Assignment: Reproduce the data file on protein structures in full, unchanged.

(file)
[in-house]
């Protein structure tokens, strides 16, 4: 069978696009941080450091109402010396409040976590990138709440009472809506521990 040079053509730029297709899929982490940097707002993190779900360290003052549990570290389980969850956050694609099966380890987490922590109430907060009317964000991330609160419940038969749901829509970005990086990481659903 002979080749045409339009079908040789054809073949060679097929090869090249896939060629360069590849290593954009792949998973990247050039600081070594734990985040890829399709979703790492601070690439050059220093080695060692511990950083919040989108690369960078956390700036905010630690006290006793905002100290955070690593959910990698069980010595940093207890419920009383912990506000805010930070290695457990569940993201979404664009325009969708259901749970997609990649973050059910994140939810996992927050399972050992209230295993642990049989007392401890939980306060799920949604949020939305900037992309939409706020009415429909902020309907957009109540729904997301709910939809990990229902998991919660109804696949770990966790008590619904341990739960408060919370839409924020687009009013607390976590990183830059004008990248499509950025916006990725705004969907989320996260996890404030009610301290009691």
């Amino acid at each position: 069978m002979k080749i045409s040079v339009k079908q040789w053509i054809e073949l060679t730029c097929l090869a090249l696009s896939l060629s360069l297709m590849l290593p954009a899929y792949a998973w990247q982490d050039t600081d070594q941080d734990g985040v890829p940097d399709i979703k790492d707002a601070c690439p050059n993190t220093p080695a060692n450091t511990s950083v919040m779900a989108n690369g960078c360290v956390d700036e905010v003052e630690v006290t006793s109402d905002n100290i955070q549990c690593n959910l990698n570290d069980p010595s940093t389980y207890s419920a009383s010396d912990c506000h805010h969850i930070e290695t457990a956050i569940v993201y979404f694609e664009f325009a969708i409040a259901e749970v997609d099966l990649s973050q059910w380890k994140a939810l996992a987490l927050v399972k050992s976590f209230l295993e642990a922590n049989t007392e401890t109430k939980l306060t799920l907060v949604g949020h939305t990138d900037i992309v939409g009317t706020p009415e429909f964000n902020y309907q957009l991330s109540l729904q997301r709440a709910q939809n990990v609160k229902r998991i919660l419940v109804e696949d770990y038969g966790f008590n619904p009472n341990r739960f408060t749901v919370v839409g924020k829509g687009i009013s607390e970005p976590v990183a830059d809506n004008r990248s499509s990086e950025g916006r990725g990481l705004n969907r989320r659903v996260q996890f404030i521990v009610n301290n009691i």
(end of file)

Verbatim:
[in-house]
């Protein structure tokens, strides 16, 4: 069978696009941080450091109402010396409040976590990138709440009472809506521990 040079053509730029297709899929982490940097707002993190779900360290003052549990570290389980969850956050694609099966380890987490922590109430907060009317964000991330609160419940038969749901829509970005990086990481659903 002979080749045409339009079908040789054809073949060679097929090869090249896939060629360069590849290593954009792949998973990247050039600081070594734990985040890829399709979703790492601070690439050059220093080695060692511990950083919040989108690369960078956390700036905010630690006290006793905002100290955070690593959910990698069980010595940093207890419920009383912990506000805010930070290695457990569940993201979404664009325009969708259901749970997609990649973050059910994140939810996992927050399972050992209230295993642990049989007392401890939980306060799920949604949020939305900037992309939409706020009415429909902020309907957009109540729904997301709910939809990990229902998991919660109804696949770990966790008590619904341990739960408060919370839409924020687009009013607390976590990183830059004008990248499509950025916006990725705004969907989320996260996890404030009610301290009691």
């Amino acid at each position: 069978m002979k080749i045409s040079v339009k079908q040789w053509i054809e073949l060679t730029c097929l090869a090249l696009s896939l060629s360069l297709m590849l290593p954009a899929y792949a998973w990247q982490d050039t600081d070594q941080d734990g985040v890829p940097d399709i979703k790492d707002a601070c690439p050059n993190t220093p080695a060692n450091t511990s950083v919040m779900a989108n690369g960078c360290v956390d700036e905010v003052e630690v006290t006793s109402d905002n100290i955070q549990c690593n959910l990698n570290d069980p010595s940093t389980y207890s419920a009383s010396d912990c506000h805010h969850i930070e290695t457990a956050i569940v993201y979404f694609e664009f325009a969708i409040a259901e749970v997609d099966l990649s973050q059910w380890k994140a939810l996992a987490l927050v399972k050992s976590f209230l295993e642990a922590n049989t007392e401890t109430k939980l306060t799920l907060v949604g949020h939305t990138d900037i992309v939409g009317t706020p009415e429909f964000n902020y309907q957009l991330s109540l729904q997301r709440a709910q939809n990990v609160k229902r998991i919660l419940v109804e696949d770990y038969g966790f008590n619904p009472n341990r739960f408060t749901v919370v839409g924020k829509g687009i009013s607390e970005p976590v990183a830059d809506n004008r990248s499509s990086e950025g916006r990725g990481l705004n969907r989320r659903v996260q996890f404030i521990v009610n301290n009691i």